US8778019Sep 16, 2011Jul 15, 2014St. Jude Medical, Cardiology Division, Inc.Staged deployment devices and method for transcatheter heart valve delivery
US8784481Sep 26, 2008Jul 22, 2014St. Jude Medical, Inc.Collapsible/expandable prosthetic heart valves with native calcified leaflet retention features
US8795347Mar 24, 2011Aug 5, 2014Advanced Bifurcation Systems, Inc.Methods and systems for treating a bifurcation with provisional side branch stenting
US8808347Mar 24, 2011Aug 19, 2014Advanced Bifurcation Systems, Inc.Stent alignment during treatment of a bifurcation
US8808356Jul 15, 2009Aug 19, 2014St. Jude Medical, Inc.Collapsible and re-expandable prosthetic heart valve cuff designs and complementary technological applications
US8814931Aug 18, 2011Aug 26, 2014St. Jude Medical, Cardiology Division, Inc.Staged deployment devices and methods for transcatheter heart valve delivery systems
US8821562Mar 24, 2011Sep 2, 2014Advanced Bifurcation Systems, Inc.Partially crimped stent
US8821565May 22, 2012Sep 2, 2014Cook Medical Technologies LlcStent/graft device for open surgical placement
US8828071Mar 24, 2011Sep 9, 2014Advanced Bifurcation Systems, Inc.Methods and systems for ostial stenting of a bifurcation
US8828078Sep 20, 2005Sep 9, 2014Sadra Medical, Inc.Methods and apparatus for endovascular heart valve replacement comprising tissue grasping elements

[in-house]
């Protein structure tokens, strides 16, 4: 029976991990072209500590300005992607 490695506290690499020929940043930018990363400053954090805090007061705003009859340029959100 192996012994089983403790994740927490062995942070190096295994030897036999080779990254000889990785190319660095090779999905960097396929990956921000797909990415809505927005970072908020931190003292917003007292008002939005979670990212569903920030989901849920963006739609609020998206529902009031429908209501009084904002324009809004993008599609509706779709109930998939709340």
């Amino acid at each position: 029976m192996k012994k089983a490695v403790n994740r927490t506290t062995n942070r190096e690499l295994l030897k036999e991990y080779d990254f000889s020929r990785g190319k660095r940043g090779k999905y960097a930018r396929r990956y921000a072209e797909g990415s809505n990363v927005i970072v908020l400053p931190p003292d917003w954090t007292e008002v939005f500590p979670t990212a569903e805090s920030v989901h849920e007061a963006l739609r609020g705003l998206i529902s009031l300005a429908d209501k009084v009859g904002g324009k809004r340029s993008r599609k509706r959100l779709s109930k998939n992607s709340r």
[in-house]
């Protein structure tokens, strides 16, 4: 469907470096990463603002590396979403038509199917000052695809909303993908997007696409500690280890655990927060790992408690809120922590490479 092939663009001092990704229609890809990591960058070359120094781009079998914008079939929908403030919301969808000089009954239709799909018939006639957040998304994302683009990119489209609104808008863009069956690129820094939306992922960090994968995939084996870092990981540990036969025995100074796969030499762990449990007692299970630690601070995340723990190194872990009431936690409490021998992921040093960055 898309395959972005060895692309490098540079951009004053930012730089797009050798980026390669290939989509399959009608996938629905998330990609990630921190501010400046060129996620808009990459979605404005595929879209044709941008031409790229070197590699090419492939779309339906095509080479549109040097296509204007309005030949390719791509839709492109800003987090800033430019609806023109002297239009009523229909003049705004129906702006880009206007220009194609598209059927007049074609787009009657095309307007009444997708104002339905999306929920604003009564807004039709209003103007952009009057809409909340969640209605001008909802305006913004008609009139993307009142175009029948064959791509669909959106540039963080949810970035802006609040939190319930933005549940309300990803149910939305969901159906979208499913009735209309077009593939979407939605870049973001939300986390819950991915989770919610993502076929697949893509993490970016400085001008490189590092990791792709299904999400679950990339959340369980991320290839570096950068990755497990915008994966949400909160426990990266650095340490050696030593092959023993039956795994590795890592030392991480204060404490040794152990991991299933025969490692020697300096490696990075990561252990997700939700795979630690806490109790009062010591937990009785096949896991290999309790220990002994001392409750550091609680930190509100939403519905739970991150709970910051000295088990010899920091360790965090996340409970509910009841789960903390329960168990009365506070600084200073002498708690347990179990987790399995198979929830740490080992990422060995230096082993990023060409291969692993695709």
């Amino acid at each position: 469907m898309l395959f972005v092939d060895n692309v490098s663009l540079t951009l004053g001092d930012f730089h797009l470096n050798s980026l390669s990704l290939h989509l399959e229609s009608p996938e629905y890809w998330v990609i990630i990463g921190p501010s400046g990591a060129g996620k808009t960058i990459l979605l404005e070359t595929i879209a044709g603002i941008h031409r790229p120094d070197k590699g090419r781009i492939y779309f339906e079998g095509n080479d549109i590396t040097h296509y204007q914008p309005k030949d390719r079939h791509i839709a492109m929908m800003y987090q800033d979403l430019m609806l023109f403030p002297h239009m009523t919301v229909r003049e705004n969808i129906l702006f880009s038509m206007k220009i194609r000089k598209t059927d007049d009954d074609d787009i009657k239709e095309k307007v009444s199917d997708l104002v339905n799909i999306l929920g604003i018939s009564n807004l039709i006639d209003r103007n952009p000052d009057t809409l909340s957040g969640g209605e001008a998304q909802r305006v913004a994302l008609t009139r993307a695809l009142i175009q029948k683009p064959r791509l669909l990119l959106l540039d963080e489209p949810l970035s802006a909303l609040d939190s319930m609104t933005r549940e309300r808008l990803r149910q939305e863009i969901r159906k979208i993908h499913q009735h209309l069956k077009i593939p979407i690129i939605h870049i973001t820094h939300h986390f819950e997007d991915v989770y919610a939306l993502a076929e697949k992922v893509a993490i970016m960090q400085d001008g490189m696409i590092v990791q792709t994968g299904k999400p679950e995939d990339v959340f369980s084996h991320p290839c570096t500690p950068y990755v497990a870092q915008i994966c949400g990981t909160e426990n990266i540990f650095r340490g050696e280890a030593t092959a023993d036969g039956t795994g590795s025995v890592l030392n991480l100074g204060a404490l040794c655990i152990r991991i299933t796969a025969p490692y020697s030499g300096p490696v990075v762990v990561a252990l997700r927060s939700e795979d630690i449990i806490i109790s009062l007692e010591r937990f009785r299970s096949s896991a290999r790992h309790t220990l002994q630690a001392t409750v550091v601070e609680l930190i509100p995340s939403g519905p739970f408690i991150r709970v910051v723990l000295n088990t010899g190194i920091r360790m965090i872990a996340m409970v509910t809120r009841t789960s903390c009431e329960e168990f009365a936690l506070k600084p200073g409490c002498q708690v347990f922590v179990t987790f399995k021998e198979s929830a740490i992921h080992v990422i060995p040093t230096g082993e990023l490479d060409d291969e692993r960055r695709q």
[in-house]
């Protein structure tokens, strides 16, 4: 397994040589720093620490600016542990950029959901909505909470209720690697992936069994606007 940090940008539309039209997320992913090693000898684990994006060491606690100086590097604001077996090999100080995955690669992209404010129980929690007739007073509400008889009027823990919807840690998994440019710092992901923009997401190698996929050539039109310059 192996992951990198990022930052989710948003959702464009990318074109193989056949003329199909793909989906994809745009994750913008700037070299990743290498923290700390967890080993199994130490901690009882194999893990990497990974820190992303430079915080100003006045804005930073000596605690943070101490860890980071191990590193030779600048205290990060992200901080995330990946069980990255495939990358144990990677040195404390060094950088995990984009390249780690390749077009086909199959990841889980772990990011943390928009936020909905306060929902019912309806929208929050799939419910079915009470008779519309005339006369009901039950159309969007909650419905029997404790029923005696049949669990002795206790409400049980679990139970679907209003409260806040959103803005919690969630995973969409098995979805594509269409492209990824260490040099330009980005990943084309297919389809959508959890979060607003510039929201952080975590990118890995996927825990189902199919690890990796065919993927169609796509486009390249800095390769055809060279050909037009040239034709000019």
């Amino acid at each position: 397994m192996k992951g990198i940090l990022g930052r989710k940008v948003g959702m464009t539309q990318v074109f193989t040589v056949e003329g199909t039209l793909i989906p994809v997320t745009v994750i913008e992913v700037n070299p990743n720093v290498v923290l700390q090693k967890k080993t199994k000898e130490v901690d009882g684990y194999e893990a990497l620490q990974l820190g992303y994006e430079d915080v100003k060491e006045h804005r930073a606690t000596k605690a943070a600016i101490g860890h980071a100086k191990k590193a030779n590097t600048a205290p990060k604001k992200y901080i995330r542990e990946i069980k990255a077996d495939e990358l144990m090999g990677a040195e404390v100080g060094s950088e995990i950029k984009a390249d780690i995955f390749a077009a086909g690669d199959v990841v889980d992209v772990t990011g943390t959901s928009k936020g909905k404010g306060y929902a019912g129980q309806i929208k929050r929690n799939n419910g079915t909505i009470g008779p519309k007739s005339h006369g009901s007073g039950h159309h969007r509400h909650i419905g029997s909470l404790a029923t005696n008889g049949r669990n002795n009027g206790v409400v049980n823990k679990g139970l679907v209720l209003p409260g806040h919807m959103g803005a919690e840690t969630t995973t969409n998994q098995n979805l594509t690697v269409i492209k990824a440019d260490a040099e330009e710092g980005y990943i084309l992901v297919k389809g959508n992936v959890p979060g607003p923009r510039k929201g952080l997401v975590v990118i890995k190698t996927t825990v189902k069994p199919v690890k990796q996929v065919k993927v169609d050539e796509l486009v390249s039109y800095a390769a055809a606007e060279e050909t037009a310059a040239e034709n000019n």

US8834564Mar 11, 2010Sep 16, 2014Medtronic, Inc.Sinus-engaging valve fixation member
US8840662Oct 27, 2011Sep 23, 2014Sadra Medical, Inc.Repositionable heart valve and method
US8840663Dec 23, 2003Sep 23, 2014Sadra Medical, Inc.Repositionable heart valve method
US8845721Mar 21, 2013Sep 30, 2014St. Jude Medical, Inc.Collapsible prosthetic heart valves
US8858613Sep 20, 2011Oct 14, 2014Altura Medical, Inc.Stent graft delivery systems and associated methods
US8858620 *Jun 10, 2011Oct 14, 2014Sadra Medical Inc.Methods and apparatus for endovascularly replacing a heart valve
US8876878Jul 23, 2010Nov 4, 2014Medtronic, Inc.Attachment mechanism for stent release
US8876884May 4, 2007Nov 4, 2014Tryton Medical, Inc.Prosthesis and deployment catheter for treating vascular bifurcations
US8894703Jun 22, 2011Nov 25, 2014Sadra Medical, Inc.Systems and methods for delivering a medical implant
US8900285Jan 27, 2006Dec 2, 2014Biosensors International Group, Ltd.Covering electrolytic restraint implant delivery systems
US8926685Apr 27, 2010Jan 6, 2015Tryton Medical, Inc.Prosthesis for placement at a luminal OS
US8932343Aug 23, 2011Jan 13, 2015St. Jude Medical, Cardiology Division, Inc.Blunt ended stent for prosthetic heart valve
US8940014Nov 14, 2012Jan 27, 2015Boston Scientific Scimed, Inc.Bond between components of a medical device
US8951243Nov 29, 2012Feb 10, 2015Boston Scientific Scimed, Inc.Medical device handle
US8951299Oct 13, 2009Feb 10, 2015Sadra Medical, Inc.Medical devices and delivery systems for delivering medical devices
US8956398Jan 27, 2011Feb 17, 2015J.W. Medical Systems Ltd.Custom length stent apparatus
US8974509Jan 27, 2006Mar 10, 2015Biosensors International Group, Ltd.Pass-through restraint electrolytic implant delivery systems
US8974525Oct 19, 2010Mar 10, 2015Cardiac Dimensions Pty. Ltd.Tissue shaping device
US8979917Mar 24, 2011Mar 17, 2015Advanced Bifurcation Systems, Inc.System and methods for treating a bifurcation